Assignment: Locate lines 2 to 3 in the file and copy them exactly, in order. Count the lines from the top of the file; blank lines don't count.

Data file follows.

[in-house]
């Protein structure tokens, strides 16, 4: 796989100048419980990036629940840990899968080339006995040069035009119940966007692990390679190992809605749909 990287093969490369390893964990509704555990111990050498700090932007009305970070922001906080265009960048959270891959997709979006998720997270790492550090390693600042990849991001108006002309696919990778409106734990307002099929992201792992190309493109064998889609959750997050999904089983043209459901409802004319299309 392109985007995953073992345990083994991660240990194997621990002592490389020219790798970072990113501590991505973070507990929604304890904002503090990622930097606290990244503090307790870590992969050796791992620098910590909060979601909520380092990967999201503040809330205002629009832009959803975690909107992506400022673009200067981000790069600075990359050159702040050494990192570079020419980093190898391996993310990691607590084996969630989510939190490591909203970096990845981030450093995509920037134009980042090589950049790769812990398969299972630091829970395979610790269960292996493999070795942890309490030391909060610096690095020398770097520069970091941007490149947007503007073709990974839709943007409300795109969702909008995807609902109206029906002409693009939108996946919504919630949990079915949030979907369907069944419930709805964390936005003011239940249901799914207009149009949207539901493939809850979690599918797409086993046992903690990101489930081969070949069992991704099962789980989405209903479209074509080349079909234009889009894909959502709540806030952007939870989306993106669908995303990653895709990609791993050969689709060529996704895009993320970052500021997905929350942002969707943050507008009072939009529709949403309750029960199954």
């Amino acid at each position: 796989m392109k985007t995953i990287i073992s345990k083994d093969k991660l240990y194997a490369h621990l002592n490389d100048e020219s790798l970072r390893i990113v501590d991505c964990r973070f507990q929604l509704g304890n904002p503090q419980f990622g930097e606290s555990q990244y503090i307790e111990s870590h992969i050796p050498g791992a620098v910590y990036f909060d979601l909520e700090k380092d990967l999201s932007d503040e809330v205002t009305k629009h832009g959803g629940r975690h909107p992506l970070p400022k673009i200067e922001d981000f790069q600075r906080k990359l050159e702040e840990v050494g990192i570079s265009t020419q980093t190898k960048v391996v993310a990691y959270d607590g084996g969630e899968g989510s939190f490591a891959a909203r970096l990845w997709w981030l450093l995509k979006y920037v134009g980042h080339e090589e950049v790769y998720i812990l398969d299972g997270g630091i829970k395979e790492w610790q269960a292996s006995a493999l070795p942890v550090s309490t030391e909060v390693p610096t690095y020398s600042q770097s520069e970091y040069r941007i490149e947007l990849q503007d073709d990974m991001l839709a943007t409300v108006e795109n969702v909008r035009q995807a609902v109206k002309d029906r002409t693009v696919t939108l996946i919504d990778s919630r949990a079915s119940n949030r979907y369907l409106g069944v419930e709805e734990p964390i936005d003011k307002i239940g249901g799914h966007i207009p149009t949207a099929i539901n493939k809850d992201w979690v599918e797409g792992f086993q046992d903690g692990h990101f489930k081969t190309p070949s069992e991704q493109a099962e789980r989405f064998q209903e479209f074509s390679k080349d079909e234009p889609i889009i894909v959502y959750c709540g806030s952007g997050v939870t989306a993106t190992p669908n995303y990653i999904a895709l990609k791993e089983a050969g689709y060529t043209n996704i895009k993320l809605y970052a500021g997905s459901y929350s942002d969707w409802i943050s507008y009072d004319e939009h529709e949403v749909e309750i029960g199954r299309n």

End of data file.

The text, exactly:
């Protein structure tokens, strides 16, 4: 796989100048419980990036629940840990899968080339006995040069035009119940966007692990390679190992809605749909 990287093969490369390893964990509704555990111990050498700090932007009305970070922001906080265009960048959270891959997709979006998720997270790492550090390693600042990849991001108006002309696919990778409106734990307002099929992201792992190309493109064998889609959750997050999904089983043209459901409802004319299309 392109985007995953073992345990083994991660240990194997621990002592490389020219790798970072990113501590991505973070507990929604304890904002503090990622930097606290990244503090307790870590992969050796791992620098910590909060979601909520380092990967999201503040809330205002629009832009959803975690909107992506400022673009200067981000790069600075990359050159702040050494990192570079020419980093190898391996993310990691607590084996969630989510939190490591909203970096990845981030450093995509920037134009980042090589950049790769812990398969299972630091829970395979610790269960292996493999070795942890309490030391909060610096690095020398770097520069970091941007490149947007503007073709990974839709943007409300795109969702909008995807609902109206029906002409693009939108996946919504919630949990079915949030979907369907069944419930709805964390936005003011239940249901799914207009149009949207539901493939809850979690599918797409086993046992903690990101489930081969070949069992991704099962789980989405209903479209074509080349079909234009889009894909959502709540806030952007939870989306993106669908995303990653895709990609791993050969689709060529996704895009993320970052500021997905929350942002969707943050507008009072939009529709949403309750029960199954």
């Amino acid at each position: 796989m392109k985007t995953i990287i073992s345990k083994d093969k991660l240990y194997a490369h621990l002592n490389d100048e020219s790798l970072r390893i990113v501590d991505c964990r973070f507990q929604l509704g304890n904002p503090q419980f990622g930097e606290s555990q990244y503090i307790e111990s870590h992969i050796p050498g791992a620098v910590y990036f909060d979601l909520e700090k380092d990967l999201s932007d503040e809330v205002t009305k629009h832009g959803g629940r975690h909107p992506l970070p400022k673009i200067e922001d981000f790069q600075r906080k990359l050159e702040e840990v050494g990192i570079s265009t020419q980093t190898k960048v391996v993310a990691y959270d607590g084996g969630e899968g989510s939190f490591a891959a909203r970096l990845w997709w981030l450093l995509k979006y920037v134009g980042h080339e090589e950049v790769y998720i812990l398969d299972g997270g630091i829970k395979e790492w610790q269960a292996s006995a493999l070795p942890v550090s309490t030391e909060v390693p610096t690095y020398s600042q770097s520069e970091y040069r941007i490149e947007l990849q503007d073709d990974m991001l839709a943007t409300v108006e795109n969702v909008r035009q995807a609902v109206k002309d029906r002409t693009v696919t939108l996946i919504d990778s919630r949990a079915s119940n949030r979907y369907l409106g069944v419930e709805e734990p964390i936005d003011k307002i239940g249901g799914h966007i207009p149009t949207a099929i539901n493939k809850d992201w979690v599918e797409g792992f086993q046992d903690g692990h990101f489930k081969t190309p070949s069992e991704q493109a099962e789980r989405f064998q209903e479209f074509s390679k080349d079909e234009p889609i889009i894909v959502y959750c709540g806030s952007g997050v939870t989306a993106t190992p669908n995303y990653i999904a895709l990609k791993e089983a050969g689709y060529t043209n996704i895009k993320l809605y970052a500021g997905s459901y929350s942002d969707w409802i943050s507008y009072d004319e939009h529709e949403v749909e309750i029960g199954r299309n």